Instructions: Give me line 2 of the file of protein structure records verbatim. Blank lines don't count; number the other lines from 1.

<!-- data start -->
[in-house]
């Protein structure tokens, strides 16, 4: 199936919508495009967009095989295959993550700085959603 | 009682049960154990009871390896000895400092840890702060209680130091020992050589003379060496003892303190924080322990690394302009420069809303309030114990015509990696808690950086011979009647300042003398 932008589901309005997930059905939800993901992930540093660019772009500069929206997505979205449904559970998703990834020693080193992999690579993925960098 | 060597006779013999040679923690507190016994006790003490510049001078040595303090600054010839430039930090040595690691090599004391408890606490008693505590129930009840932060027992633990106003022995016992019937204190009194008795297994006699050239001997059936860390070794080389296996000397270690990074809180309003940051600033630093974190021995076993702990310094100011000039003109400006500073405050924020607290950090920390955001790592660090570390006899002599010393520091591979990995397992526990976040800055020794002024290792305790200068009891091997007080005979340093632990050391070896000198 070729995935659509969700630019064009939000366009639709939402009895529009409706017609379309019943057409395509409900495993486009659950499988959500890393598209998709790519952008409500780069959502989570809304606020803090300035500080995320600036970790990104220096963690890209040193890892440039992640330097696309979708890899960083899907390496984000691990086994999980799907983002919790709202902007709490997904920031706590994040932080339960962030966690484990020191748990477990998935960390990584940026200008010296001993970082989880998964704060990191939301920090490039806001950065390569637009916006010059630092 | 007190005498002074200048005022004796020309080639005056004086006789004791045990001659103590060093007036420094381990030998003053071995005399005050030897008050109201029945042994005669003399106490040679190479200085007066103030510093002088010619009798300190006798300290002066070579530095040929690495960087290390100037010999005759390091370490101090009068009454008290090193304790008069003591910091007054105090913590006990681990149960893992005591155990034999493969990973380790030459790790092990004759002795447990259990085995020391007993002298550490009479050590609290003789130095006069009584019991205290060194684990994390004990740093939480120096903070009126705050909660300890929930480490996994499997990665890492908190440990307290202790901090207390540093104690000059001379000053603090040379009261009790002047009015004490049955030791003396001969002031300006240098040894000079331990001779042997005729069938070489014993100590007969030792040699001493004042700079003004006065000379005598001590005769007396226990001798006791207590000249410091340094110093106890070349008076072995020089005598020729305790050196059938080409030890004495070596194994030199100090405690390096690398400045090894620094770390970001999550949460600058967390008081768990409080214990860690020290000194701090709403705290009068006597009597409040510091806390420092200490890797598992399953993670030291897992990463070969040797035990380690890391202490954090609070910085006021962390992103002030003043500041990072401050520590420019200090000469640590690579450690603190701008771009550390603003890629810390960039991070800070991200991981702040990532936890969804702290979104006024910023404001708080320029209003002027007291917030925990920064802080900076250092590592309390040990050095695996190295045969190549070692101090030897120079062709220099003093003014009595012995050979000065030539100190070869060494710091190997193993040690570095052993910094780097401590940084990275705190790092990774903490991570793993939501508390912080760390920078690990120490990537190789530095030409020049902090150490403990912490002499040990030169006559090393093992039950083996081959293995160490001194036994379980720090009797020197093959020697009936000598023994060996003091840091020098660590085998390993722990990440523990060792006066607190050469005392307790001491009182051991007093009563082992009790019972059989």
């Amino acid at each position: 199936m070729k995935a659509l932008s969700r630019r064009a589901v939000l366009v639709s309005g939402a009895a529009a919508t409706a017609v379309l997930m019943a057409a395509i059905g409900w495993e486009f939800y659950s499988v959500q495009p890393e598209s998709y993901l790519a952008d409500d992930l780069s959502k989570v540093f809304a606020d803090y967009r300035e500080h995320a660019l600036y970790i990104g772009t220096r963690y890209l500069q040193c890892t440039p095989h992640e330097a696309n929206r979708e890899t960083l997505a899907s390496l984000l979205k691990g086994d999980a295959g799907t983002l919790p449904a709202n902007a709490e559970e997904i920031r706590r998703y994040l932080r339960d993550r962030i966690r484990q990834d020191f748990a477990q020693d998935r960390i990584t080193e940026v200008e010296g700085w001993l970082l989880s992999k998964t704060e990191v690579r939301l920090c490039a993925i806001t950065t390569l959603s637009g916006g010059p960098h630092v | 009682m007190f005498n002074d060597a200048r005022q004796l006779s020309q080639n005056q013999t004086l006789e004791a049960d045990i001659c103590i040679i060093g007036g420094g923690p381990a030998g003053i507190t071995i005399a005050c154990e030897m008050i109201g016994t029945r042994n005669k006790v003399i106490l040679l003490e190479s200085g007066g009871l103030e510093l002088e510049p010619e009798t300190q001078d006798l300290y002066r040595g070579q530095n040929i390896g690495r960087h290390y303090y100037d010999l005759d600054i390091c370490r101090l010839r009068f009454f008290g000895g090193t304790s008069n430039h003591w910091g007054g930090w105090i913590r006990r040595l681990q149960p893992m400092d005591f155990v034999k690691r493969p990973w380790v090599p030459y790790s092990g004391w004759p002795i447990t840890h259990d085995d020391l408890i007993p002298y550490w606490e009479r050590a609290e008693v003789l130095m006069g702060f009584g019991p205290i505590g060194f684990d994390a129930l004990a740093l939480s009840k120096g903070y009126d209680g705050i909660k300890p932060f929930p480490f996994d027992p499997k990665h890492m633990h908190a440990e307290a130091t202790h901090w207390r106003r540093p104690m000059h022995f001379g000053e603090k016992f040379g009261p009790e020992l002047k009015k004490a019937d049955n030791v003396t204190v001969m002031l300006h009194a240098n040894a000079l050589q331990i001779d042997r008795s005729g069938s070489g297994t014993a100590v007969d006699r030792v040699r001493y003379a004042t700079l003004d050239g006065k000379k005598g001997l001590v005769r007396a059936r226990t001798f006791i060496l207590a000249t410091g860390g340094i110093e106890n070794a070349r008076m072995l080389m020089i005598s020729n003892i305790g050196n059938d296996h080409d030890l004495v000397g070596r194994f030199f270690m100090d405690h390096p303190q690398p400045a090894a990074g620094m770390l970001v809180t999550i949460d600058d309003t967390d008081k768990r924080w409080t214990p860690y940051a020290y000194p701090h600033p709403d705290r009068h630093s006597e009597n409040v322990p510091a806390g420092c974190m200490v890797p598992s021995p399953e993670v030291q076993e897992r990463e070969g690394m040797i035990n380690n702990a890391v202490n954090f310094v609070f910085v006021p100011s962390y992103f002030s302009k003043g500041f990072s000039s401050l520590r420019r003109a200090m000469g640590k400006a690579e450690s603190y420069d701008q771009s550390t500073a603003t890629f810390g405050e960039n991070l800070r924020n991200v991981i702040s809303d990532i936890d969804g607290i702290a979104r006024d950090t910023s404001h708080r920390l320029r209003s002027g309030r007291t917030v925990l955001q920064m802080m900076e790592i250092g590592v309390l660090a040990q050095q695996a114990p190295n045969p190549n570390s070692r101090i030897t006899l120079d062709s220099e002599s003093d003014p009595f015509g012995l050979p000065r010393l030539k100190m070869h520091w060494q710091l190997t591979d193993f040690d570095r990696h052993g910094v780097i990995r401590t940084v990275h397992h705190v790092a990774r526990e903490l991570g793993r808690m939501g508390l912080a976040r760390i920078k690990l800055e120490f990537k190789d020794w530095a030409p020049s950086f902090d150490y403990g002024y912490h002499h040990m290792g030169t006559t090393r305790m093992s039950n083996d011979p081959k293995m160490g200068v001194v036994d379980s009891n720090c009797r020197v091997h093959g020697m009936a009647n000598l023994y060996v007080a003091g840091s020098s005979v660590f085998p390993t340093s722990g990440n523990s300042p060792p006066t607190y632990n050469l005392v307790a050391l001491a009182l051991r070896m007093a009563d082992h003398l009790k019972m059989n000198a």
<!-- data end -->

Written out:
């Protein structure tokens, strides 16, 4: 199936919508495009967009095989295959993550700085959603 | 009682049960154990009871390896000895400092840890702060209680130091020992050589003379060496003892303190924080322990690394302009420069809303309030114990015509990696808690950086011979009647300042003398 932008589901309005997930059905939800993901992930540093660019772009500069929206997505979205449904559970998703990834020693080193992999690579993925960098 | 060597006779013999040679923690507190016994006790003490510049001078040595303090600054010839430039930090040595690691090599004391408890606490008693505590129930009840932060027992633990106003022995016992019937204190009194008795297994006699050239001997059936860390070794080389296996000397270690990074809180309003940051600033630093974190021995076993702990310094100011000039003109400006500073405050924020607290950090920390955001790592660090570390006899002599010393520091591979990995397992526990976040800055020794002024290792305790200068009891091997007080005979340093632990050391070896000198 070729995935659509969700630019064009939000366009639709939402009895529009409706017609379309019943057409395509409900495993486009659950499988959500890393598209998709790519952008409500780069959502989570809304606020803090300035500080995320600036970790990104220096963690890209040193890892440039992640330097696309979708890899960083899907390496984000691990086994999980799907983002919790709202902007709490997904920031706590994040932080339960962030966690484990020191748990477990998935960390990584940026200008010296001993970082989880998964704060990191939301920090490039806001950065390569637009916006010059630092 | 007190005498002074200048005022004796020309080639005056004086006789004791045990001659103590060093007036420094381990030998003053071995005399005050030897008050109201029945042994005669003399106490040679190479200085007066103030510093002088010619009798300190006798300290002066070579530095040929690495960087290390100037010999005759390091370490101090009068009454008290090193304790008069003591910091007054105090913590006990681990149960893992005591155990034999493969990973380790030459790790092990004759002795447990259990085995020391007993002298550490009479050590609290003789130095006069009584019991205290060194684990994390004990740093939480120096903070009126705050909660300890929930480490996994499997990665890492908190440990307290202790901090207390540093104690000059001379000053603090040379009261009790002047009015004490049955030791003396001969002031300006240098040894000079331990001779042997005729069938070489014993100590007969030792040699001493004042700079003004006065000379005598001590005769007396226990001798006791207590000249410091340094110093106890070349008076072995020089005598020729305790050196059938080409030890004495070596194994030199100090405690390096690398400045090894620094770390970001999550949460600058967390008081768990409080214990860690020290000194701090709403705290009068006597009597409040510091806390420092200490890797598992399953993670030291897992990463070969040797035990380690890391202490954090609070910085006021962390992103002030003043500041990072401050520590420019200090000469640590690579450690603190701008771009550390603003890629810390960039991070800070991200991981702040990532936890969804702290979104006024910023404001708080320029209003002027007291917030925990920064802080900076250092590592309390040990050095695996190295045969190549070692101090030897120079062709220099003093003014009595012995050979000065030539100190070869060494710091190997193993040690570095052993910094780097401590940084990275705190790092990774903490991570793993939501508390912080760390920078690990120490990537190789530095030409020049902090150490403990912490002499040990030169006559090393093992039950083996081959293995160490001194036994379980720090009797020197093959020697009936000598023994060996003091840091020098660590085998390993722990990440523990060792006066607190050469005392307790001491009182051991007093009563082992009790019972059989």